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Jaffrey-rindge school district

Money sought for after-school program

$10K would start revolving fund to support alternatives for students in grades K-8

RINDGE — At their meeting on March 3, Jaffrey-Rindge Cooperative School Board Chair Dan Whitney and Superintendent James O’Neill said that Article 7 on the warrant, to create an Extended Day Revolving Fund, will be important for the district in coming years, when the district will be looking for an alternative source of money for the Extended Day after-school program.

The program offers students after opportunities to participate in planned activities and help with homework and projects for students in kindergarten through eighth grade. Right now Extended Day is funded entirely by a single five-year grant, set to expire in 2016. Now, three years into the program, Director Kathleen Batchelder and the School Board are looking for alternative funding options.

The program started three years ago after residents of Jaffrey, business owners, and the town librarian, prompted by loitering children after schools let out, met to discuss ways to address the issue.

Having the program is important to many of the students and their parents, said Batchelder. Many students don’t have anywhere to go when school lets out because their parents are working.

At the School Board meeting Whitney attributed the success of student standardized test scores to the Extended Day program. According to Batchelder the program focuses on helping students with their homework and school projects and staying in line with the Common Core State Standards, which were adopted by New Hampshire in 2010.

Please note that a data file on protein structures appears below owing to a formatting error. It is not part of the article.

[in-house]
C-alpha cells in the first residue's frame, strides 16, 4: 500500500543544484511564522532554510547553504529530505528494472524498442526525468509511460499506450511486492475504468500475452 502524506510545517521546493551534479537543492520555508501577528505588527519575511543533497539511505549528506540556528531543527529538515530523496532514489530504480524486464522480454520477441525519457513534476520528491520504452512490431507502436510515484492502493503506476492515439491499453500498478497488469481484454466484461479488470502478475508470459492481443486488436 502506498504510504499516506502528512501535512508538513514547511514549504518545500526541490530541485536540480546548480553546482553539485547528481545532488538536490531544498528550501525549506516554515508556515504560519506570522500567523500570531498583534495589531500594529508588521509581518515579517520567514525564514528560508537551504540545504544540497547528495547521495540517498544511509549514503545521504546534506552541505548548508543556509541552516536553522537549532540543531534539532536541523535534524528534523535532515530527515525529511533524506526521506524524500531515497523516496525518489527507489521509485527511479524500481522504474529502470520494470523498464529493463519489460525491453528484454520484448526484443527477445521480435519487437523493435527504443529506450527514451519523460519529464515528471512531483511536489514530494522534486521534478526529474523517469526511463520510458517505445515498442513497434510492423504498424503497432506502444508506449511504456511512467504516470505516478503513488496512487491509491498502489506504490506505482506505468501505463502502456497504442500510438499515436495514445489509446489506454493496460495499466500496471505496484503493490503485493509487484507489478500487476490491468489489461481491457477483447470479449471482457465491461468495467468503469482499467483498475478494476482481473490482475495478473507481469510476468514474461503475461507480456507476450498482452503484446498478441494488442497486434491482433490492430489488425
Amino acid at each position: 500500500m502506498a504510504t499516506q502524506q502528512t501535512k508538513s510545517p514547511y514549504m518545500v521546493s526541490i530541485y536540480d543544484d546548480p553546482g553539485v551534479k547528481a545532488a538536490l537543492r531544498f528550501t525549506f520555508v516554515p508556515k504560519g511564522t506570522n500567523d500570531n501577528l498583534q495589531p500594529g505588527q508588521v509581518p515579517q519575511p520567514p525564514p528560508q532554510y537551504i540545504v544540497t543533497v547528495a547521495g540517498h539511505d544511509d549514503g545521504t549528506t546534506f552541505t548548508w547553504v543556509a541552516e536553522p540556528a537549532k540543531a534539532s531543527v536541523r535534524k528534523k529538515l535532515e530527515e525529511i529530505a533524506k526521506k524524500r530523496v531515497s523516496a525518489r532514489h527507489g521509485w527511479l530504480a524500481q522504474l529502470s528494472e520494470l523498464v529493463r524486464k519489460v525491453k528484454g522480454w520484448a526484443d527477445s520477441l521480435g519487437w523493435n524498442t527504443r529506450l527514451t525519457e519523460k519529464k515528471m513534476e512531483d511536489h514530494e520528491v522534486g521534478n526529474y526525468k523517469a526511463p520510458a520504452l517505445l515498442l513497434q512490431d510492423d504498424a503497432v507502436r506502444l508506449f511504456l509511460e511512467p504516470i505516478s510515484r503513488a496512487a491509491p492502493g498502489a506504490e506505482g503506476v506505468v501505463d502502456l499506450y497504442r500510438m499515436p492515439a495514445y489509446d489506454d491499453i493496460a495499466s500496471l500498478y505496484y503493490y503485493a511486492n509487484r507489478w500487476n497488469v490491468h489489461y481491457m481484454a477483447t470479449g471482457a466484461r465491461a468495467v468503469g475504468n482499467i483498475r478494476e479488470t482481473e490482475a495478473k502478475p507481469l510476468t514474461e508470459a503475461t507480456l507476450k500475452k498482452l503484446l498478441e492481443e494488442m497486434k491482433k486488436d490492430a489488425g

Article 7 calls for voters to approve $10,000 to start the revolving fund, which would also be supported by fundraising, fees and other contributions.

Batchelder said creating the fund will allow the program to keep the money it doesn’t spend in a fiscal year and use it for the next year. Right now though any money left over reverts to the general fund. The program’s only source of money is The 21st Century Community Learning Center Grant, a five year grant given by New Hampshire’s Department of Education. According to Suzanne Birdsall-Stone, the NH Department of Education Coordinator for the grant, the Jaffrey-Rindge program received $314,292 for the 2013-14 school year.

Batchelder said if another grant or source of money isn’t found, the program will not be sustainable in the future.

According to Bathcelder the 21st Century Grant will be reduced by about 35 percent next year, per the grant’s design.

In a phone interview, O’Neill said that if the district’s budget of $26,019,402 is not approved and the district has to adjust to the default budget of 25,541,923, he isn’t sure how the difference will be made up. He said some district staffing positions could be jeopardized.

According to Batchelder, since the grant is the only source of funding right now and Extended Day is not included in that budget, the program will not be impacted.

The program is now a collaboration between the Rindge Recreation Department and the School District, a partnership that Batchelder says is working out.

“We talk back and forth a lot of the time and run many of the same programs,” said Batchelder. According to Batchelder, incorporating the Recreation Department, which already had an established after-school program when Extended Day started, instead of hiring an additional site coordinator, saves the program money. Some of the grant money is being used to help fund the Rec. Department.

“If the grant is lost, I’m not sure that the program will be able to raise enough money to keep the program viable,” said Batchelder. “We have to see if the warrant passes, then figure out how to raise money if it doesn’t.”

She added that if the article doesn’t pass, the district might have to charge a weekly fee to parents on a sliding scale, based on their income and socioeconomic status.

Hayden James can be reached at 924-7172 ext. 228 or hjames@ledgertranscript.com.

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